Making The Most Of The GymbaROO-KindyROO Class

Making The Most Of The GymbaROO-KindyROO Class

Dr Tessa Grigg and Bindy Cummings 

GymbaROO-KindyROO classes are specific for ages and stages of development. They include activities that promote the development of physical, social, emotional, communication and thinking skills for each specific developmental stage.   

The developmental program 

Each week at Baby ROO and GymbaROO-KindyROO, you and your child will be guided through a wide range of fun and loving activities that are perfect for the developing brain and body. Each class involves music, movement, exercise, massage, climbing, balancing, swinging and lots of fun! Our mat-times are designed to cater to each age’s developmental needs. Children participate at their own level; there are children who prefer to watch and children who like to fully participate and touch and explore everything. Both are fine. Even when it looks as though children are not taking any notice of what is going on, they are absorbing information and learning, and this knowledge often appears later. 

Developing independence 

At GymbaROO-KindyROO we are working to help children become independent learners, who are resilient, can solve problems, and are equipped for 21st-century classrooms. Research confirms that the place to start this skill acquisition is with well-developed physical and motor skills.  

Children build resilience in their GymbaROO-KindyROO classes by: 

  • Being provided with opportunities to practice and achieve goals, thus developing confidence through mastering skills 
  • Connecting with others, and developing a sense of security and belonging to a group 
  • Developing their character based on self-worth and confidence 
  • Developing emotional skills, such as; empathy and caring for others  
  • Developing a feeling of contribution. (This is one of the reasons we ask children to help put equipment away) 
  • Developing coping skills. For example, learning that there are safe ways to use equipment (even when they may have a better idea!)  
  • Developing the ability to effectively manage situations they cannot control. For example, understanding that one cannot always have the exact colour wanted, (sticks, parachute, bean bags etc.), however, there will always be an alternative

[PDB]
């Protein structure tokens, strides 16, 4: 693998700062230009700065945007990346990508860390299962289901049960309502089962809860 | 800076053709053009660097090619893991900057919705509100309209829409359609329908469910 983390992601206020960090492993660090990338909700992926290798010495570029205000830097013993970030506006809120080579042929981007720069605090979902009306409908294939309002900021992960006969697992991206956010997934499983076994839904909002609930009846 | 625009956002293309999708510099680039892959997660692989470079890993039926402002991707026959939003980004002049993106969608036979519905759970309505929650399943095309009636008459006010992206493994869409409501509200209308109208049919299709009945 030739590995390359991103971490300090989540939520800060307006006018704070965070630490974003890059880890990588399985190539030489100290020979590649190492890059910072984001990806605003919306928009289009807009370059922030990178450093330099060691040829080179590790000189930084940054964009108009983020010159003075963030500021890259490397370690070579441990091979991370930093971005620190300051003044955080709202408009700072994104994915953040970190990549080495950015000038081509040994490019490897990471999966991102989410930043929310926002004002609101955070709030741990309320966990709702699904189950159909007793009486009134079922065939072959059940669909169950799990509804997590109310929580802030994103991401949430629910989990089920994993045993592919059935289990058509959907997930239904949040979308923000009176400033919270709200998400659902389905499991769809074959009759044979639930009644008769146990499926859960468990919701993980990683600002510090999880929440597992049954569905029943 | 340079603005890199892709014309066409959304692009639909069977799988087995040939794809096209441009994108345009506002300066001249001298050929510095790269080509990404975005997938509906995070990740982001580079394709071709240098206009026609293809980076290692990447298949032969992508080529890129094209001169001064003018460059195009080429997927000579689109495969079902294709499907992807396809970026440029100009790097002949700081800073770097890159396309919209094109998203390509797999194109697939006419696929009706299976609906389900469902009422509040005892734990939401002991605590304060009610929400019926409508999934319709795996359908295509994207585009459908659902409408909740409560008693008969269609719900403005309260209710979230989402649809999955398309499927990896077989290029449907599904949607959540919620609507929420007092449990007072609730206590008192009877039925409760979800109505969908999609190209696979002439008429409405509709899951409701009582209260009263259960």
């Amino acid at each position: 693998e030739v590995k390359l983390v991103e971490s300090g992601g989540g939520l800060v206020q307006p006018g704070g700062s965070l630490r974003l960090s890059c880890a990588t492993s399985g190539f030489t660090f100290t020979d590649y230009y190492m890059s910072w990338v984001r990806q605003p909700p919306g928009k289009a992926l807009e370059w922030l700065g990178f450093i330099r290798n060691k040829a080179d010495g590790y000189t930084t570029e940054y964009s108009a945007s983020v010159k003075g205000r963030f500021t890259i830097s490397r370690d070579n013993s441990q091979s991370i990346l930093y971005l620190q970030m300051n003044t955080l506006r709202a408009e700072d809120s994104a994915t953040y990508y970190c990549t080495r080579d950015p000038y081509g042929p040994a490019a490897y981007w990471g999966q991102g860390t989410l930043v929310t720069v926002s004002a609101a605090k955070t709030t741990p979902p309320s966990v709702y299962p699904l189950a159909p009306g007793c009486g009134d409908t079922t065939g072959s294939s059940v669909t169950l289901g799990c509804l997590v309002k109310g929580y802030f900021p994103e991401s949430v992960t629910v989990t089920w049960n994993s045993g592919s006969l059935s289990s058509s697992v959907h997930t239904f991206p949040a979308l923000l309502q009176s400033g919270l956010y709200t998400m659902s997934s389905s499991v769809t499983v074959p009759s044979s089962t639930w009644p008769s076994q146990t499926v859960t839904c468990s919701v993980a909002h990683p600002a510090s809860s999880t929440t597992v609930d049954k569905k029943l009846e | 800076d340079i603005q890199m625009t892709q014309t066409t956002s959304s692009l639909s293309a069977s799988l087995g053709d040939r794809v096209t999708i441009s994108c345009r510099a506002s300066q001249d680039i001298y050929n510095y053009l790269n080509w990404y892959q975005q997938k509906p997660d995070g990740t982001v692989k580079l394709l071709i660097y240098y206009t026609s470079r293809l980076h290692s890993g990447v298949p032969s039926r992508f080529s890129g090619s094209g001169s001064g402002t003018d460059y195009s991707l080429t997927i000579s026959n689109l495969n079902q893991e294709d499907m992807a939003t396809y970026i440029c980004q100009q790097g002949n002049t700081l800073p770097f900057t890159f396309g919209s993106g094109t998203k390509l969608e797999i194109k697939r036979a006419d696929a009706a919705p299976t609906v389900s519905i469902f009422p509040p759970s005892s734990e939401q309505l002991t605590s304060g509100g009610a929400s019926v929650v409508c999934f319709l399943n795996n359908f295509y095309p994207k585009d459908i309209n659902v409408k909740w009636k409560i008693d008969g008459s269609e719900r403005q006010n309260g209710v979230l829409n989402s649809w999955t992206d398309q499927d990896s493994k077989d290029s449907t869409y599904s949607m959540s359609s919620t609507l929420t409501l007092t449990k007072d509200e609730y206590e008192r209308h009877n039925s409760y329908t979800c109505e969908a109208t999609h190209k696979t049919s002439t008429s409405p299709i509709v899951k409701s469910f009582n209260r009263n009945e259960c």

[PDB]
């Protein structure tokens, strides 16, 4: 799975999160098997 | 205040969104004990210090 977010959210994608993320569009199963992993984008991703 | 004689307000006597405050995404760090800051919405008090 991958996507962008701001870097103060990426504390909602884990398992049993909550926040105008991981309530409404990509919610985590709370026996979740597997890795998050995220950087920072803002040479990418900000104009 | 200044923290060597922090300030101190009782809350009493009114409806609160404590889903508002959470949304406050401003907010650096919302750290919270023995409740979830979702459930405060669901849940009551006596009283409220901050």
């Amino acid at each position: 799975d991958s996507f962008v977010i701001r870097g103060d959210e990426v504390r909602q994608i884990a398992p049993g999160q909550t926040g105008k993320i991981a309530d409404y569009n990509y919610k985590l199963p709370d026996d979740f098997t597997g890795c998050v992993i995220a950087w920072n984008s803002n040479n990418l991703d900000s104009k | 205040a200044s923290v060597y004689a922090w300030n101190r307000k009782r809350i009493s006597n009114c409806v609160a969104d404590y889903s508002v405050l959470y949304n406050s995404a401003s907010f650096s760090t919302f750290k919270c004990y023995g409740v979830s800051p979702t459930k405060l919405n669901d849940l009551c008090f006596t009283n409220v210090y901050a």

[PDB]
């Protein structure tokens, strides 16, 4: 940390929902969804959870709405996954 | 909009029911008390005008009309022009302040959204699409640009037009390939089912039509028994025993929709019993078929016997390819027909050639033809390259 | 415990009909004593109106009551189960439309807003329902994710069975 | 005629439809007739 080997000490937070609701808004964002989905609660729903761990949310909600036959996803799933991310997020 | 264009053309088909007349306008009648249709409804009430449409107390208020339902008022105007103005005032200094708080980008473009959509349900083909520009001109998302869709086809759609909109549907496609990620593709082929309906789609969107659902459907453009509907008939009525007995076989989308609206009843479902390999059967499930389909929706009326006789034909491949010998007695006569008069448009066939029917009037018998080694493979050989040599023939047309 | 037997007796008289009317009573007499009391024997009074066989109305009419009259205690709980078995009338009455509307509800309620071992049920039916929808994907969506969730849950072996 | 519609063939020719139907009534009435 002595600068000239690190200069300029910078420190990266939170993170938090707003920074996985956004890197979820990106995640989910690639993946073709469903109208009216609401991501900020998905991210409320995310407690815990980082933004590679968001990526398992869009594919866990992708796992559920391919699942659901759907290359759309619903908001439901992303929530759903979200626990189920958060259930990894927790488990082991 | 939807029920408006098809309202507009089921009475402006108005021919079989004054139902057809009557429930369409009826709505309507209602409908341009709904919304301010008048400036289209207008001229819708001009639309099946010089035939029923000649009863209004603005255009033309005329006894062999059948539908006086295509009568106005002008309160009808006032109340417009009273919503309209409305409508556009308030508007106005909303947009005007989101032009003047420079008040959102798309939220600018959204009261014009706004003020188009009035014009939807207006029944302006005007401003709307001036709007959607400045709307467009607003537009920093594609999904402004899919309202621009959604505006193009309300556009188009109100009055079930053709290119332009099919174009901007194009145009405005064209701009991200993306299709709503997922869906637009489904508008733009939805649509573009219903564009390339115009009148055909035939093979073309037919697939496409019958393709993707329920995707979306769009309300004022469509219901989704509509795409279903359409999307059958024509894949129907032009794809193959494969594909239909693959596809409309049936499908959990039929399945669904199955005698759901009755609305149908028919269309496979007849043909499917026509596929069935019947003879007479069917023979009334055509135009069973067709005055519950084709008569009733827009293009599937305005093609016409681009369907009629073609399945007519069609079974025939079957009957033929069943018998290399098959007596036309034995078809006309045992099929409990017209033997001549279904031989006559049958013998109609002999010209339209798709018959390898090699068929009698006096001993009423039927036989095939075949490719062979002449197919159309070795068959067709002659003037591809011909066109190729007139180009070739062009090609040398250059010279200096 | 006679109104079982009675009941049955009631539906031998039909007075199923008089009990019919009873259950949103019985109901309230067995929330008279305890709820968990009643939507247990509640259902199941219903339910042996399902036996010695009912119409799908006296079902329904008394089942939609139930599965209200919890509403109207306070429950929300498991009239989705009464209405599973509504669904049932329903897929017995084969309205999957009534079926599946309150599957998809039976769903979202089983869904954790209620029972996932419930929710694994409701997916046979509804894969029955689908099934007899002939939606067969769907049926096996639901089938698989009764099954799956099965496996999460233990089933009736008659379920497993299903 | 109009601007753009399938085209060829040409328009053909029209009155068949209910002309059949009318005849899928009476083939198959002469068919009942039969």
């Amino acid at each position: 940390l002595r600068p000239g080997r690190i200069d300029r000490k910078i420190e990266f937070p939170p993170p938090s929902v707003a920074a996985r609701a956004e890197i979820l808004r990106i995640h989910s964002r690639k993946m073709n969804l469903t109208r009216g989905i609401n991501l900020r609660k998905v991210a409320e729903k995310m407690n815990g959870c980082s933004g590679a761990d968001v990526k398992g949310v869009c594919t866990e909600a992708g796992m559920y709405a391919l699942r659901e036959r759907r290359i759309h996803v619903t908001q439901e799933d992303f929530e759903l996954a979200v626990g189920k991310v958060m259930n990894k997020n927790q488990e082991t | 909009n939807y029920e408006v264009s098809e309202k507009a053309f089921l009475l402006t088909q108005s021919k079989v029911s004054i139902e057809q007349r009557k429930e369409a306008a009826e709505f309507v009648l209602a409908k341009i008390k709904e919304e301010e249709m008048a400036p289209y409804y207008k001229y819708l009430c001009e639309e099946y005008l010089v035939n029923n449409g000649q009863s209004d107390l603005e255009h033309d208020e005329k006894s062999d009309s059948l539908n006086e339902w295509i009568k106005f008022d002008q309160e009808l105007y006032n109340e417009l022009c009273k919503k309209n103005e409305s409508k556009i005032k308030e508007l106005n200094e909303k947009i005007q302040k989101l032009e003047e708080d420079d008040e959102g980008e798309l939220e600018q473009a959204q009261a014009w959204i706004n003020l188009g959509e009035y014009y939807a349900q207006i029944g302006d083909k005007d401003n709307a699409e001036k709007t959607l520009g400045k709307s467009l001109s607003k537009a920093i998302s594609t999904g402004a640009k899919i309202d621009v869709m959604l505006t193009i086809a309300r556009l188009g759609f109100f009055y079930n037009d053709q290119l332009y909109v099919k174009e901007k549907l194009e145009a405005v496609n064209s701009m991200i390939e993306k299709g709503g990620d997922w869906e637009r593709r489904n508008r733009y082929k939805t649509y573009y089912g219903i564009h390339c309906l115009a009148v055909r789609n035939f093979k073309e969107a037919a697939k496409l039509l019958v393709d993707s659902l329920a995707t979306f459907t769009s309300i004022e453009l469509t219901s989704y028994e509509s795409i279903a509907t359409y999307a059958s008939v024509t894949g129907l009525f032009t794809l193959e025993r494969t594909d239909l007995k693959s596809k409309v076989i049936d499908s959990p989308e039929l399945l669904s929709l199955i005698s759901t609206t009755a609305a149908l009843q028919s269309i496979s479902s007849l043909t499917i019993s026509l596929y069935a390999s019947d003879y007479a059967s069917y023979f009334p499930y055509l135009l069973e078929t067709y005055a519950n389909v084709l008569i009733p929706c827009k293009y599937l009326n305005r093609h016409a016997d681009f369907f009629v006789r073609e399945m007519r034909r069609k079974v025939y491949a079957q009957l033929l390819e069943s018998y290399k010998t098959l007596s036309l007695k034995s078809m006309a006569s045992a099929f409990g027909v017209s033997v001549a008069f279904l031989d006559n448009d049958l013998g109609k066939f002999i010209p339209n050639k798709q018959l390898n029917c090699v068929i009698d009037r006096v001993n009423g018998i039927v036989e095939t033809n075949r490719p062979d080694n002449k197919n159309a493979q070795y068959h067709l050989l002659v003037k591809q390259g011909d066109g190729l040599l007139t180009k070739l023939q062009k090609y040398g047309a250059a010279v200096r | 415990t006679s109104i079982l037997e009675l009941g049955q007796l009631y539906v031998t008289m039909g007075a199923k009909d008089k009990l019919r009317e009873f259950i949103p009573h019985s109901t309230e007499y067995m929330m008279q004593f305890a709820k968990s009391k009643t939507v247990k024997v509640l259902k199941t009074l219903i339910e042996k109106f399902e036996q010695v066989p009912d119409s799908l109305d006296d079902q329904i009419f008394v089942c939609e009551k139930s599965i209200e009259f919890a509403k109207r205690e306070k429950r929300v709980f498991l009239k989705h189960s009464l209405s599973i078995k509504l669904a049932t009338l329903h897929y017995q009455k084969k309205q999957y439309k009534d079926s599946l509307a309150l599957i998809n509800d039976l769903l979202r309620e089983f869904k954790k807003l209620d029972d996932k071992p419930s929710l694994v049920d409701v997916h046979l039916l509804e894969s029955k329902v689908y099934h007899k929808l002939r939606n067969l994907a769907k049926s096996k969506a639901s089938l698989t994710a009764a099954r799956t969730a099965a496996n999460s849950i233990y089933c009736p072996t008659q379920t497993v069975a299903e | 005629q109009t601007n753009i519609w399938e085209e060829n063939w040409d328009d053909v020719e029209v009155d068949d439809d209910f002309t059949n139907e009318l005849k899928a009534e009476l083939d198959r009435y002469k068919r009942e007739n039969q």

With all the above in place, the child is more likely to maintain control over their actions and choices, especially when confronted with challenges. 

How to help this process during GymbaROO-KindyROO class time: 

  • Allow your child time and space to work things out, especially at equipment time 
  • Safely allow them to work through activity difficulties on their own – this helps to build bodies and brains. If everything is made too easy, then there is no extension and little developmental opportunity 
  • Refrain from giving children answers to questions asked by the teacher. It is the ‘puzzling’ or the ‘looking for a solution’ that creates neural connections 

Using repetition 

Children learn through the ability to repeat an activity multiple times. Even when the skill is mastered, they still need opportunities to repeat the skill in order to make it ‘automatic’, (i.e., not having to think about it), thus enabling them to move to the next higher skill level 

How to encourage repetition at home: 

  • Repeat many of the activities from the class at home. Provide a mixture of challenges and activities they have mastered and enjoyed 
  • Look through the ‘Things to Do’ section in your weekly GymbaROO-KindyROO email, where we provide you with activities, ideas and suggestions  

Dr Tessa Grigg (PhD, Dip Tch ECE and Primary) is the Research and Education Manager for GymbaROO-KindyROO. She has a wide range of experience teaching young children and adult students.  

Bindy Cummings is a teacher, GymbaROO-KindyROO early childhood neurodevelopmental consultant and a long-time member of the GymbaROO-KindyROO Research and Education Team